A few months ago we noted  that Obama's former Attorney General, Eric Holder (you know, the guy who was held in contempt of Congress for refusing to cooperate in an investigation into his office's 'Fast & Furious' gun smuggling program that resulted in the death of a United States immigration agent), was set to make a killing after returning to his former law firm, Covington and Burling, as a partner. Not surprisingly, the state of California was among the first to bribe retain Holder to provide 'legal advice' even though the state offered taxpayers no details on exactly what Holder's firm would advise on and/or how much taxpayers would be paying the former Obama administration official for his services.
But Holder isn't the only former Obama lawyer cashing in his chips after years of amassing a power base in Washington D.C. According to Reuters, a number of former Obama attorneys are lining up for the opportunity to enrich themselves by mounting an opposition to the Trump administration.
When Johnathan Smith resigned from the U.S. Justice Department on Inauguration Day, he looked forward to spending time with his infant son, but that plan unraveled a week later when President Donald Trump unveiled his explosive foreign travel ban.
Within two weeks, Smith had a new job as legal director of civil rights group Muslim Advocates and was drafting briefs for a successful court challenge to the ban, joining other former top Obama administration lawyers now fighting Trump.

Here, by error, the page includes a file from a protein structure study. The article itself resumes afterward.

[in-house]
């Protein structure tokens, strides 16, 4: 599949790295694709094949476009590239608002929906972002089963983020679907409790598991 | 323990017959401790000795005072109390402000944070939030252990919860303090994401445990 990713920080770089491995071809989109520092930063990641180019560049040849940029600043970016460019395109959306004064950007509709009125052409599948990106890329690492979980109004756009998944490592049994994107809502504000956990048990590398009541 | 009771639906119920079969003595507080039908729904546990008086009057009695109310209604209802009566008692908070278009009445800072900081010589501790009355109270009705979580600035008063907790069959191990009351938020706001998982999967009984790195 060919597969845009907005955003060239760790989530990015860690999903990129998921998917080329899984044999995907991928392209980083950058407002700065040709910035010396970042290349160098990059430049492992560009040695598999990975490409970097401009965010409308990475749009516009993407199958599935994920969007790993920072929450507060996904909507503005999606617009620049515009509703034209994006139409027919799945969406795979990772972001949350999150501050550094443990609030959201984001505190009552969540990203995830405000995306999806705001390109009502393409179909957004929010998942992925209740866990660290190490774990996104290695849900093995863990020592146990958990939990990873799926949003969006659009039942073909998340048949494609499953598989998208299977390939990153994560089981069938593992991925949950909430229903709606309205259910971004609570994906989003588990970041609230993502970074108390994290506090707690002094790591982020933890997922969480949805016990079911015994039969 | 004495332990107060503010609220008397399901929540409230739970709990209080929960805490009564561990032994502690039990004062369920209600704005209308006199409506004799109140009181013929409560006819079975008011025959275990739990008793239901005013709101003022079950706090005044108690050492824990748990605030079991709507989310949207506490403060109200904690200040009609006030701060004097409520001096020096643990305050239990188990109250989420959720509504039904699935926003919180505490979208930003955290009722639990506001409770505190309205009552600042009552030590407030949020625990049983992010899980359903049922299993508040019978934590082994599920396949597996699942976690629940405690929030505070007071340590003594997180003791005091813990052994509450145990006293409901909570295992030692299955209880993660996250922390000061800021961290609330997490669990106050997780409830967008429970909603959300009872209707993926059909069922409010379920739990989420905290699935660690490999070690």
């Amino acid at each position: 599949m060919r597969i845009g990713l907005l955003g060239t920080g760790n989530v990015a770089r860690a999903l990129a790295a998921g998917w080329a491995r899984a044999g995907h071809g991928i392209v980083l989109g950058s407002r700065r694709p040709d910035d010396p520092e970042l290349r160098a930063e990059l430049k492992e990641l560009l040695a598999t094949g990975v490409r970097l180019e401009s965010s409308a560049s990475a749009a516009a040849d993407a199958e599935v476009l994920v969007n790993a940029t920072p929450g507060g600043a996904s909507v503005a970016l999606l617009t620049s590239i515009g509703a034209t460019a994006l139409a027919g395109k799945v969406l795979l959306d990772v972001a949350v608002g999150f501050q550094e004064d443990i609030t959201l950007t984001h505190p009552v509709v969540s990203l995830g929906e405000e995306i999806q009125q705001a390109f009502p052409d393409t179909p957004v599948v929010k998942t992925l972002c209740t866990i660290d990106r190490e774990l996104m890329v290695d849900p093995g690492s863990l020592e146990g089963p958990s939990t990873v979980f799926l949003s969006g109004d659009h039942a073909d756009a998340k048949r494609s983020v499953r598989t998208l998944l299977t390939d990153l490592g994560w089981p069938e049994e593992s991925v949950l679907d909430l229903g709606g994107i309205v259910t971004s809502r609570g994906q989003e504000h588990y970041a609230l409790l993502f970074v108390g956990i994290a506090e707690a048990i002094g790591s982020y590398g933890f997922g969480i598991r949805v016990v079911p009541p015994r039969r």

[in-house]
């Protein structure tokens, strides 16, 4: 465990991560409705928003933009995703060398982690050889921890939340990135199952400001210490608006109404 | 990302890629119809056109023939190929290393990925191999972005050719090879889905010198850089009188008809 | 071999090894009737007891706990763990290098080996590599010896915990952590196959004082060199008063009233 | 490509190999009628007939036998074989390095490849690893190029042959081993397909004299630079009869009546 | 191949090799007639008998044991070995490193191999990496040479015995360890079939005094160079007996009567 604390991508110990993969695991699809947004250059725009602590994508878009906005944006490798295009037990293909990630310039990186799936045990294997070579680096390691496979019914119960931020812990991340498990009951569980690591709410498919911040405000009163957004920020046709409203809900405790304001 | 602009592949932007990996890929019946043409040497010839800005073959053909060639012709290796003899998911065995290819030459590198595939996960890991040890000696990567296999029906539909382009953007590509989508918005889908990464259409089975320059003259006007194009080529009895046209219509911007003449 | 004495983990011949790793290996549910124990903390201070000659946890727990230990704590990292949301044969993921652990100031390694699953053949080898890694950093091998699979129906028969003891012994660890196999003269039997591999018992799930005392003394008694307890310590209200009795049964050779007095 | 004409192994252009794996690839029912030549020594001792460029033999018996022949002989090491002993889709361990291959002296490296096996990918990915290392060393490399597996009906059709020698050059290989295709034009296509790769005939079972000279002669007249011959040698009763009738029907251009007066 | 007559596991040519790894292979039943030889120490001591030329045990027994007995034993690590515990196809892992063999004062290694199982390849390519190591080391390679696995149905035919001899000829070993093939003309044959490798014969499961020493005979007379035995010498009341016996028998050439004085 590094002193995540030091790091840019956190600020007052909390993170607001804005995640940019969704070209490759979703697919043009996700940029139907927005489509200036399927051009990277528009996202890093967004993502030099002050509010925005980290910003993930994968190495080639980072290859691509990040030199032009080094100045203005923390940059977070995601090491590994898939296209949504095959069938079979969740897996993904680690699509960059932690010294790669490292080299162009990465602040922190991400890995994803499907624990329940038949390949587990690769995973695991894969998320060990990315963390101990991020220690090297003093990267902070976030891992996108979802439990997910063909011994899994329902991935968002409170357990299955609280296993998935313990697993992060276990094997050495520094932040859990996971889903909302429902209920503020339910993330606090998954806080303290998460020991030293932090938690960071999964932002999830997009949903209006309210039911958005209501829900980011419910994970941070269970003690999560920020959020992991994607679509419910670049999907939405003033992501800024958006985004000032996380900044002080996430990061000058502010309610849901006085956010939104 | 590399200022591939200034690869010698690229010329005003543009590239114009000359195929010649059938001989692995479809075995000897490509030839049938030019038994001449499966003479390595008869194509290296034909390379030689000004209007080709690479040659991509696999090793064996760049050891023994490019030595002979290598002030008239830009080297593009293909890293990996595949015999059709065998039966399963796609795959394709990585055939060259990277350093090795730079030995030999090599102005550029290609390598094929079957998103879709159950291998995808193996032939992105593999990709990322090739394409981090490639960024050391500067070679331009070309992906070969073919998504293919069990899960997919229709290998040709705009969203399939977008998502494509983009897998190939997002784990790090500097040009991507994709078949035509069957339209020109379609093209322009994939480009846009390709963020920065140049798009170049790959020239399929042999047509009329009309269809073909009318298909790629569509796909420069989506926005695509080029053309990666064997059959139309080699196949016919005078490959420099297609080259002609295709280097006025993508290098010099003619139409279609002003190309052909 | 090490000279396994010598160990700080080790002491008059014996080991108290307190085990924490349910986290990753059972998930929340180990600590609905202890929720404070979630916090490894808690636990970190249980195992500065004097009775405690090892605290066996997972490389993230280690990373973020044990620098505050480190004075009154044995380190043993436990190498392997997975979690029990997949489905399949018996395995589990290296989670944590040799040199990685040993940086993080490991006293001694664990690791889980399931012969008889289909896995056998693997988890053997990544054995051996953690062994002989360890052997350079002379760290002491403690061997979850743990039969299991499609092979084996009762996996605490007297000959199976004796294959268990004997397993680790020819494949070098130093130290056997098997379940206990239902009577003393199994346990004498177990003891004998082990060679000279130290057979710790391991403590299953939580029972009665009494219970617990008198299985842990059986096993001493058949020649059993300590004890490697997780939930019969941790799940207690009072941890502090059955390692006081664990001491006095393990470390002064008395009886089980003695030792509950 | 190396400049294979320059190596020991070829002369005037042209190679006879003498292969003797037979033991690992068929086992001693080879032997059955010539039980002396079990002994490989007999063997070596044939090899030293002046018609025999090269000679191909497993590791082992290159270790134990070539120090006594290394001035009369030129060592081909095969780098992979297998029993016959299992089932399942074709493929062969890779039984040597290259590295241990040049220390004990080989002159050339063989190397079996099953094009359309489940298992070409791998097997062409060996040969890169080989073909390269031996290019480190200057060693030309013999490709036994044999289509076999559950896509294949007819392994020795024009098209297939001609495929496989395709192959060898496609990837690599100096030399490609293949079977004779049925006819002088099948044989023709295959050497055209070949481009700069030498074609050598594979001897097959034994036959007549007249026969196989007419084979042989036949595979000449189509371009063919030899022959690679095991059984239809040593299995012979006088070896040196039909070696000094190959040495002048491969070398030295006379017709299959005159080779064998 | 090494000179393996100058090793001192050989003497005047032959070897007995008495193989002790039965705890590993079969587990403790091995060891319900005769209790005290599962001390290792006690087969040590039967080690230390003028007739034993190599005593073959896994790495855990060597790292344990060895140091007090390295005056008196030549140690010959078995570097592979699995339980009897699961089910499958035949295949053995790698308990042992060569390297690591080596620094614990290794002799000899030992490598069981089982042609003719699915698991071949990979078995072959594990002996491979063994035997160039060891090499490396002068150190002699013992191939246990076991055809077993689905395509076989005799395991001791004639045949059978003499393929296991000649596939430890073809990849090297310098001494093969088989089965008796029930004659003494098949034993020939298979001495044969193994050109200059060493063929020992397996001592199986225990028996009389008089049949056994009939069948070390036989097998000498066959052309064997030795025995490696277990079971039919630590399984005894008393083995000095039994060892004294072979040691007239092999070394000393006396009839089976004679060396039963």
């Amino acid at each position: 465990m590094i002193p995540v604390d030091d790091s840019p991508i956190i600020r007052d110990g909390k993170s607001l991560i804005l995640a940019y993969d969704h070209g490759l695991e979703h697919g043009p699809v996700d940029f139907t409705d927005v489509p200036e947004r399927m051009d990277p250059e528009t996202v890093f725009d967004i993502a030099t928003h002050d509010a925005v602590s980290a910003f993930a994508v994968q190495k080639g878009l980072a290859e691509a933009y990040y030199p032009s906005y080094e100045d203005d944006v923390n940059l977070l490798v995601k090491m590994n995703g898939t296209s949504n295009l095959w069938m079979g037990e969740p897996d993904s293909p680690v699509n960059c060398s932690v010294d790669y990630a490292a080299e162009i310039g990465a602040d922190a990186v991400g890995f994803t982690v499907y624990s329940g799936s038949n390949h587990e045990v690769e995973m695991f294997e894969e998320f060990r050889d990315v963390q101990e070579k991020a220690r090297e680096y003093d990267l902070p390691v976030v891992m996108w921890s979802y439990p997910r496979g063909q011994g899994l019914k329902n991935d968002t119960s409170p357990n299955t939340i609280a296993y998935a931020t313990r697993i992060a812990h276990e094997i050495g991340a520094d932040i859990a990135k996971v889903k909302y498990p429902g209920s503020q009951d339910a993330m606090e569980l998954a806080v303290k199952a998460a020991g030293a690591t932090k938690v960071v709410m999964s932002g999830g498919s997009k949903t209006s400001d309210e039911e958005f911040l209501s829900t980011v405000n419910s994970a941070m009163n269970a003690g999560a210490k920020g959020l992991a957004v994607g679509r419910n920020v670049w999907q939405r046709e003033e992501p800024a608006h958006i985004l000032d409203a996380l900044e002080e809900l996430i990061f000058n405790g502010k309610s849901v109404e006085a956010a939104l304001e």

Norman Eisen, who was Obama's top ethics lawyer and later ambassador to the Czech Republic, had expected to focus on his work at a think tank after Trump's election. But instead, he said, "the ethics emergency of constitutional dimensions has galvanized me back into my initial Obama role."
Eisen is now also chairing Citizens for Responsibility and Ethics in Washington, a watchdog group he co-founded. The group has already sued Trump over alleged ethics violations.
Other Obama appointees taking on Trump include former White House lawyer Ian Bassin who has founded United to Protect Democracy, a new group probing Trump over ethics; and James Cadogan, who worked with Smith at the Justice Department, and is now at the NAACP Legal Defense and Education Fund, a civil rights group already clashing with the new administration.
Johnathan Smith would like for you to know that he's not joining the Trump opposition effort to personally enrich himself, but rather because "there’s a unique threat to our democracy and Constitution that we see in the assault the president is mounting on the Muslim community."
Of course, with Jeff Sessions recently ruffling some feathers over his decision to suddenly fire all remaining Obama-appointed U.S. attorneys, we suspect this is only the beginning of a wave of new lucrative appointments for former Obama lawyers.
Meanwhile, a former Bush DOJ lawyer described the eagerness of of Obama lawyers to lead the Trump opposition as "unprecedented and really bad form."
It is not surprising that Smith and some of his colleagues, political appointees of Democratic President Barack Obama, would leave the Justice Department now led by Republicans. What is unusual is how fast they have signed up to be Trump adversaries.
Some Republican lawyers say they were less hasty in moving into oppositional roles post-election. George Terwilliger, a senior Justice Department official under President George H.W. Bush, described the Obama lawyers' actions as "unprecedented to my memory – and really bad form."
One reason for the Obama lawyers' quick moves, some of them said, was Trump's aggressive use of executive authority from day one, which was guaranteed to attract court challenges.
And the swamp deepens with each passing day...